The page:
Original Haitian artwork, music, poetry, dance was showcased yesterday at the opening reception titled Night at the Museum: Haiti Benefit Showcase.
The reception featured the personal art collection of Joseph Ducasse on the life, culture, and natural environment of the island and the Haitian people. The oil on canvas paintings varied from scenes of everyday life to abstract depictions infused with representations of historic significance and cultural beliefs.
The reception was inspired by Ducasse, who was interested in developing a relationship with the Mary Brogan Museum of Art & Science while creating awareness for the earthquake victims, said Chucha Barber, CEO of the museum.
“While there was a significant outpouring of support in the early days and weeks following the earthquake I think it’s very important that we continue to keep the people of Haiti in our minds and our hearts, because they have a very long road to recovery,” Barber said.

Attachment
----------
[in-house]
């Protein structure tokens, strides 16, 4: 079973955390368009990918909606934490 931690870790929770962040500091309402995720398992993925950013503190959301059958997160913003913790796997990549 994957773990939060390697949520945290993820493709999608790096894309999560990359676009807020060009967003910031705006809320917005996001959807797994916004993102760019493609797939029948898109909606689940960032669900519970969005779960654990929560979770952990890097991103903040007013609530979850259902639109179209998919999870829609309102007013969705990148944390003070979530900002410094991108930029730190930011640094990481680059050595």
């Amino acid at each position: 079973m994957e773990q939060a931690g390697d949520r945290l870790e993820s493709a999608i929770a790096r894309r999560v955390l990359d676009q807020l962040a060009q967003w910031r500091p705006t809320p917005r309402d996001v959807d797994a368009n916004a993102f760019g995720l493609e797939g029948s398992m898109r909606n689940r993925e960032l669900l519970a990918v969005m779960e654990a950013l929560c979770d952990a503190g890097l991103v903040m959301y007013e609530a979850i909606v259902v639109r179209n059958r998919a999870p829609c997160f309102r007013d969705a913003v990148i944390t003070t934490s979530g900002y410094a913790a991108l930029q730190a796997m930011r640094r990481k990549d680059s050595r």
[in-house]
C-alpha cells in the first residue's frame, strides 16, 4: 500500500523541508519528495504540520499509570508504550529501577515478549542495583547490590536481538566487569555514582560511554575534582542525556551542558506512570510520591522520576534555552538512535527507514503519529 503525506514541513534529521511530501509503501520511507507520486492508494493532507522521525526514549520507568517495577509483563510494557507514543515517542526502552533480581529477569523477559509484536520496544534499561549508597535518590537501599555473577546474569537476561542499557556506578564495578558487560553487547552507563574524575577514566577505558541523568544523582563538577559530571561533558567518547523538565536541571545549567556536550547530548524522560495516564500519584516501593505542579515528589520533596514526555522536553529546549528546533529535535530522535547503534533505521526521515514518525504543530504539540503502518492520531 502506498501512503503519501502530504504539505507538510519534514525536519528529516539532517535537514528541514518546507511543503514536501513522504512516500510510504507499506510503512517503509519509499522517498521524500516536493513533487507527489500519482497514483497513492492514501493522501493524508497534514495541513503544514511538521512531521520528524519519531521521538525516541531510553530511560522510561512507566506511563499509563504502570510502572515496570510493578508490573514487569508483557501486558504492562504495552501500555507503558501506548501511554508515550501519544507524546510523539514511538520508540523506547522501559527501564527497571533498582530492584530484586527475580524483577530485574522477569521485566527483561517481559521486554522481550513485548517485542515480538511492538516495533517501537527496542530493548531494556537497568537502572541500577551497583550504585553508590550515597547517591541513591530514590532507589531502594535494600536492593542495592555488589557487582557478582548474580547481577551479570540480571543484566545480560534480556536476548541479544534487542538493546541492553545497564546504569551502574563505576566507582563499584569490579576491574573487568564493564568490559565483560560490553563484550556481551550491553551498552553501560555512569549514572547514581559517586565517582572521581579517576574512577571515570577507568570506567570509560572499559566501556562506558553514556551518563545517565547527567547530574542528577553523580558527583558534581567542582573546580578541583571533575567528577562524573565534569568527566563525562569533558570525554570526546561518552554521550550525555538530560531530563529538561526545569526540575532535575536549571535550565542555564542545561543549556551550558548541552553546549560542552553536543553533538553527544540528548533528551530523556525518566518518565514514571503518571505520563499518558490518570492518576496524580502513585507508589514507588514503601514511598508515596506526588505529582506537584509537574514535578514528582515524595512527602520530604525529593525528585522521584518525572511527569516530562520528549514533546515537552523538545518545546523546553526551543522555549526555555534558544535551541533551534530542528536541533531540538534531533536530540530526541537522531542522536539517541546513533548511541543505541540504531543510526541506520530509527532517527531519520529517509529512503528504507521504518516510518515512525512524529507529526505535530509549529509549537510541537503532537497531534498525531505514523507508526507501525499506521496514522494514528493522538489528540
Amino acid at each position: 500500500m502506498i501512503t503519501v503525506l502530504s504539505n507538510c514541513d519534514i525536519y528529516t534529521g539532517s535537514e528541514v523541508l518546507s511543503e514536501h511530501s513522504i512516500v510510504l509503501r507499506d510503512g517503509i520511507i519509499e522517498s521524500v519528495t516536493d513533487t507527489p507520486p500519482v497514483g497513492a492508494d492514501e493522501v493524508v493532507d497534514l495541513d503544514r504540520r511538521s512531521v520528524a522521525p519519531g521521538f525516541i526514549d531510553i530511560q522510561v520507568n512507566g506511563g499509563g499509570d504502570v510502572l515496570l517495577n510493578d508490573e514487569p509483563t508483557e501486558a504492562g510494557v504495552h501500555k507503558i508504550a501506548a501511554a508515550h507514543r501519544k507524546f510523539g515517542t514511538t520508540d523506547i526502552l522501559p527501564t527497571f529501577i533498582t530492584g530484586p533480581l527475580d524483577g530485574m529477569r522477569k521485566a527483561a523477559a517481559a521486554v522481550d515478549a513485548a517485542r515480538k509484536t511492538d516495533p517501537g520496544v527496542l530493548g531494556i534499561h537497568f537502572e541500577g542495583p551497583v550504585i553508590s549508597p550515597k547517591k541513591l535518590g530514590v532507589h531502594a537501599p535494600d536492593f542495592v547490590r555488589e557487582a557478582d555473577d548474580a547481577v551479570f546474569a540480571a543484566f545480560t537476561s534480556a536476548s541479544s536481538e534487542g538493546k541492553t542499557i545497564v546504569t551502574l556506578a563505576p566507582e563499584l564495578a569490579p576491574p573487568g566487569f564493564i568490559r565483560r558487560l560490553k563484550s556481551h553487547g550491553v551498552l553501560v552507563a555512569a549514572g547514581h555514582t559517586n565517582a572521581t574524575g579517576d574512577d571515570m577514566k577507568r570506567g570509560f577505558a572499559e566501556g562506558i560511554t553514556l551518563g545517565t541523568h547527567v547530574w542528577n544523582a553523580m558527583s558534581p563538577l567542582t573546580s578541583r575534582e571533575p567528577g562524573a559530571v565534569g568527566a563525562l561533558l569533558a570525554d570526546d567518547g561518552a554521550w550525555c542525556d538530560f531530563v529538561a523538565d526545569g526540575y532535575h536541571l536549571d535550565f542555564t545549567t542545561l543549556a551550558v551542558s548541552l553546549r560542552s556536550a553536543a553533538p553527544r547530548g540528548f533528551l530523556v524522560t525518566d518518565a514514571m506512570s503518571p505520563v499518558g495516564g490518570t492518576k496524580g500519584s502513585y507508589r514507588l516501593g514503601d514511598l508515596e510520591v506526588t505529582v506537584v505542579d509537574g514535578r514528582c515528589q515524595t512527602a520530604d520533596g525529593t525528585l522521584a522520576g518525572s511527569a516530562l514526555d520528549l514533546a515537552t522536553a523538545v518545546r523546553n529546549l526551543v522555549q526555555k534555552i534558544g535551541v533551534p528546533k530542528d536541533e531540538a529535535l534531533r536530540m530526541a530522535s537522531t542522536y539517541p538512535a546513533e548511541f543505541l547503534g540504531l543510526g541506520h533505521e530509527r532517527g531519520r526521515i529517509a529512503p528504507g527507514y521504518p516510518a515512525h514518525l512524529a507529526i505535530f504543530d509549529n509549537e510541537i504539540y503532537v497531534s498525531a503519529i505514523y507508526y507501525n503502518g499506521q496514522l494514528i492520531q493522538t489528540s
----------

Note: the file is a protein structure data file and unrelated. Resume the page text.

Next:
Scott Bonnell, founder and CEO of Hope to Haiti, was featured as the guest speaker. Performances included Florida State Universities Poetic Lyricism and song, poetry and dance by Paul Etienne, Karen Jean-Louis, Dariana Vertus, Richard Wilson and Lucien Adderley.
“I hope the community will learn that what they see on television about Haiti is not true,” said Angie Jacques, president of the Haitian Culture Club of Tallahassee. “Haitians have a rich culture and an influential history.”
Proceeds for Night at the Museum go toward the Hope for Haiti. The reception was sponsored by the Haitian Cultural Club of Tallahassee, the Mary Brogan Museum of Art & Science, Parks & Crumps Attorneys at Law and www.sejoe.com.